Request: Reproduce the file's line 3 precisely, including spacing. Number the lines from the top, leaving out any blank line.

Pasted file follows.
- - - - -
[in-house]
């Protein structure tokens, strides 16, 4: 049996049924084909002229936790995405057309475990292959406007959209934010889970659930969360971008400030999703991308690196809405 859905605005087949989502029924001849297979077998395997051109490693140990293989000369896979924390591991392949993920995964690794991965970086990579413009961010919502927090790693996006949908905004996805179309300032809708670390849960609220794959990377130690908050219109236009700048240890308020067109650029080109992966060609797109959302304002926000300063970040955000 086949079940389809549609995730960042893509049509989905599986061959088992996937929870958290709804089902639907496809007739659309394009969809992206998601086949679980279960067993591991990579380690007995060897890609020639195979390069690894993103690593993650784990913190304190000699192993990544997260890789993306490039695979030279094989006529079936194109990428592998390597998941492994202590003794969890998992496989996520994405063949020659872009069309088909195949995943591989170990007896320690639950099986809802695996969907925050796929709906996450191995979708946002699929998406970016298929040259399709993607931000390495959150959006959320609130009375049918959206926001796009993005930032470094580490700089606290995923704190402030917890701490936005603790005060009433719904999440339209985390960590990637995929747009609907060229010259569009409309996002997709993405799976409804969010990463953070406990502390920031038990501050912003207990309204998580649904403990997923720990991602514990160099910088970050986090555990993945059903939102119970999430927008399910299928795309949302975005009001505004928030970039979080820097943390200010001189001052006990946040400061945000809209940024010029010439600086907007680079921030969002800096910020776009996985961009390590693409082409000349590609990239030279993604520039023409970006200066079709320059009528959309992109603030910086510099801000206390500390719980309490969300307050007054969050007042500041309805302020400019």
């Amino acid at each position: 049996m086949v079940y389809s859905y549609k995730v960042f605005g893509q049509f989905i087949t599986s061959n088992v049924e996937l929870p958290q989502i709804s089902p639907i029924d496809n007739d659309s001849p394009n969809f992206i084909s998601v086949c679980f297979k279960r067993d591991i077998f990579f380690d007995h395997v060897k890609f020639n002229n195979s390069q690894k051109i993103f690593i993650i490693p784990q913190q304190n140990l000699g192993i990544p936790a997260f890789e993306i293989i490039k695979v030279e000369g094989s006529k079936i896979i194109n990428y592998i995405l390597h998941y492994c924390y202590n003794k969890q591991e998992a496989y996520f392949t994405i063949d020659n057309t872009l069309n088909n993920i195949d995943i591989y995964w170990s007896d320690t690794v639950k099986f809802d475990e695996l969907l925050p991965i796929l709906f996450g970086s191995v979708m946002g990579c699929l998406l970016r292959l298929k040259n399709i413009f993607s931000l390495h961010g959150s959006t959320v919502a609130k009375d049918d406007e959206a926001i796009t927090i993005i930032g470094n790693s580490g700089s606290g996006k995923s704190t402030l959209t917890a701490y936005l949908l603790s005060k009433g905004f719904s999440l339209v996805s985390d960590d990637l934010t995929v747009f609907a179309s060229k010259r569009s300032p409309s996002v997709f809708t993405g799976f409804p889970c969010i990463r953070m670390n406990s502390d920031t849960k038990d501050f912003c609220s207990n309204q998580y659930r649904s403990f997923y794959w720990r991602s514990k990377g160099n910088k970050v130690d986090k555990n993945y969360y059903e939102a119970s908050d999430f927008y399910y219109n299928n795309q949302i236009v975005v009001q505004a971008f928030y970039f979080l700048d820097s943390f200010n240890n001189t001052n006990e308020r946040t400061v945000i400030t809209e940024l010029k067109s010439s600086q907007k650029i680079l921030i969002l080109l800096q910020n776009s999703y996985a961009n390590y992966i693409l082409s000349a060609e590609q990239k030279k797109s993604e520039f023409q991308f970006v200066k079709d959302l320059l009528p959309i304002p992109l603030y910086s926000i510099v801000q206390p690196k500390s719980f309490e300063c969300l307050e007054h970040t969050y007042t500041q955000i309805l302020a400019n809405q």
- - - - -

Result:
């Amino acid at each position: 049996m086949v079940y389809s859905y549609k995730v960042f605005g893509q049509f989905i087949t599986s061959n088992v049924e996937l929870p958290q989502i709804s089902p639907i029924d496809n007739d659309s001849p394009n969809f992206i084909s998601v086949c679980f297979k279960r067993d591991i077998f990579f380690d007995h395997v060897k890609f020639n002229n195979s390069q690894k051109i993103f690593i993650i490693p784990q913190q304190n140990l000699g192993i990544p936790a997260f890789e993306i293989i490039k695979v030279e000369g094989s006529k079936i896979i194109n990428y592998i995405l390597h998941y492994c924390y202590n003794k969890q591991e998992a496989y996520f392949t994405i063949d020659n057309t872009l069309n088909n993920i195949d995943i591989y995964w170990s007896d320690t690794v639950k099986f809802d475990e695996l969907l925050p991965i796929l709906f996450g970086s191995v979708m946002g990579c699929l998406l970016r292959l298929k040259n399709i413009f993607s931000l390495h961010g959150s959006t959320v919502a609130k009375d049918d406007e959206a926001i796009t927090i993005i930032g470094n790693s580490g700089s606290g996006k995923s704190t402030l959209t917890a701490y936005l949908l603790s005060k009433g905004f719904s999440l339209v996805s985390d960590d990637l934010t995929v747009f609907a179309s060229k010259r569009s300032p409309s996002v997709f809708t993405g799976f409804p889970c969010i990463r953070m670390n406990s502390d920031t849960k038990d501050f912003c609220s207990n309204q998580y659930r649904s403990f997923y794959w720990r991602s514990k990377g160099n910088k970050v130690d986090k555990n993945y969360y059903e939102a119970s908050d999430f927008y399910y219109n299928n795309q949302i236009v975005v009001q505004a971008f928030y970039f979080l700048d820097s943390f200010n240890n001189t001052n006990e308020r946040t400061v945000i400030t809209e940024l010029k067109s010439s600086q907007k650029i680079l921030i969002l080109l800096q910020n776009s999703y996985a961009n390590y992966i693409l082409s000349a060609e590609q990239k030279k797109s993604e520039f023409q991308f970006v200066k079709d959302l320059l009528p959309i304002p992109l603030y910086s926000i510099v801000q206390p690196k500390s719980f309490e300063c969300l307050e007054h970040t969050y007042t500041q955000i309805l302020a400019n809405q």